A spokesman for Mexico’s Roman Catholic bishops said the church would not give statistics on alleged clerical abuse of minors and another said it should not even report crimes to authorities.
“Dirty laundry is washed at home,” Jalapa Archbishop Sergio Obeso, president of the Social Pastoral Commission, told a news conference on Thursday during the annual assembly of the Mexican Episcopal Conference. The remarks were widely reported Friday by Mexican newspapers and broadcasters.
“The church always recognizes civil authority, but it is not up to us to hand over our sons, the sons of the church, to civil authorities,” said Ciudad Juarez Bishop Renato Ascencio Leon. “It us up to us to try them according to our own laws.”
The statements contrast with increasing openness by U.S. church leaders, who have been shaken by a revelations about abuse of minors by a small percentage of priests.
Mexico’s Catholic hierarchy, meeting at a retreat in Cuautitlan Izcalli, near Mexico City, seemed confused about how to respond to the scandal in the United States and several other countries.
Early in the week, at least two bishops denied there were any reports at all of priests molesting minors in Mexico. Several insisted the problem in Mexico was minimal. Two days later, some admitted there were such cases. A few said cases could be turned over to police. Others said they would be dealt with within the church.
“It is not easy to establish the point at which the opening to society in all matters is a service and at which it works against itself, which puts us in a delicate situation,” said Obeso, the archbishop of Jalapa.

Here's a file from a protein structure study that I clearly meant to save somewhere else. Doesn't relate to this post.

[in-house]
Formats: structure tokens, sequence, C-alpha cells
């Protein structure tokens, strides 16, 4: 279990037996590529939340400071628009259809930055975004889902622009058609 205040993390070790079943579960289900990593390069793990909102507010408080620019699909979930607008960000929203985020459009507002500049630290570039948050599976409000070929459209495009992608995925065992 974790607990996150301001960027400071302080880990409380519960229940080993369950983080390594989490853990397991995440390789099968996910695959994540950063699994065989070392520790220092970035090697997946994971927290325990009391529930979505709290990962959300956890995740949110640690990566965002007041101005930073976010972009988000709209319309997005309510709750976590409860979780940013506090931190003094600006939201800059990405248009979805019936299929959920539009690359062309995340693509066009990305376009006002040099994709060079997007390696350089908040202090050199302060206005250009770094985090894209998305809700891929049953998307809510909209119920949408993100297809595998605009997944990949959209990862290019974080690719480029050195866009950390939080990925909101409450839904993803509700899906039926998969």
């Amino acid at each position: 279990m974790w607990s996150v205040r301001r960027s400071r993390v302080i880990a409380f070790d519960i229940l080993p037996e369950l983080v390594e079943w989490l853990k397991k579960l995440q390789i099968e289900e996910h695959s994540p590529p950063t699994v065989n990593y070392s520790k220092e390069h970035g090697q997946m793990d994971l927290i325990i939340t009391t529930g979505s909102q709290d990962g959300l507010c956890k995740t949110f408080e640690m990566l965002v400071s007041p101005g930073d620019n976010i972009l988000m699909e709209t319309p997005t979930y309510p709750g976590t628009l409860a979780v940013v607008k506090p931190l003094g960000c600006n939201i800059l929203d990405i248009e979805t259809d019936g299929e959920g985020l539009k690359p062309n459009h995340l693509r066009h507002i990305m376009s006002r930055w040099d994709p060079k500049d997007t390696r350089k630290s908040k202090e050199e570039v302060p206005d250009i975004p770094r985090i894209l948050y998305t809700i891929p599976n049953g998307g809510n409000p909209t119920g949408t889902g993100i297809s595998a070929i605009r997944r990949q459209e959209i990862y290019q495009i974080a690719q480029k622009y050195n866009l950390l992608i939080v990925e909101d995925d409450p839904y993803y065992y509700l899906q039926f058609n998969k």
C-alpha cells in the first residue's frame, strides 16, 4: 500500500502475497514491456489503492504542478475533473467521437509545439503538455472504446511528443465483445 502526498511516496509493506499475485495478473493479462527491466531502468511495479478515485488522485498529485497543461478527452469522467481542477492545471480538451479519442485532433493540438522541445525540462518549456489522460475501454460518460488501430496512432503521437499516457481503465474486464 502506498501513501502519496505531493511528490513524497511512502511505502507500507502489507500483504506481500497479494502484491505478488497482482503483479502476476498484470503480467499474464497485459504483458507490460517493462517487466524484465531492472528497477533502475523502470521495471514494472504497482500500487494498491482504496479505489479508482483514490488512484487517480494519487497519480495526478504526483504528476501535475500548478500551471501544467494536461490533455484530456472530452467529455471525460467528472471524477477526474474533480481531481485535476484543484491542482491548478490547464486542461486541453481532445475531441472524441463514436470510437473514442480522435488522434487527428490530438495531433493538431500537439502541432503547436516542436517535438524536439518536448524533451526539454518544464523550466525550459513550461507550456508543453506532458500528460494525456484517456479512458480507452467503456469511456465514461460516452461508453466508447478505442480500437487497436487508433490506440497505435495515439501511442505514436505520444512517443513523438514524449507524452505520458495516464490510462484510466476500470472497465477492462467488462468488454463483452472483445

In an editorial on Friday, the newspaper La Jornada called the statements “thoughtless and worrisome” and said the suggestion the church should avoid notifying prosecutors of crimes is “unacceptable, scandalous and probably criminal in itself.”
“If you break the law, I’m sorry, but it’s jail,” newscaster Jorge Berry said Friday on Mexico’s largest television network, Televisa.
Ascencio said that “certain interests” who want to damage the church were behind the scandal in the United States. But he also said it would prompt the church to take more care in choosing priests.
Several of the bishops also noted that some allegations were false and Ascencio urged reporters to remember “there are so many saintly priests.”
Asked what happens to priests who molest minors, church spokesman Guillermo Ortiz, auxiliary bishop for Mexico City, said “there is dialogue. Those who have committed it are helped to find their faults and are given necessary support.”
Asked if they are left in their parishes, he replied, “It depends on the circumstances.”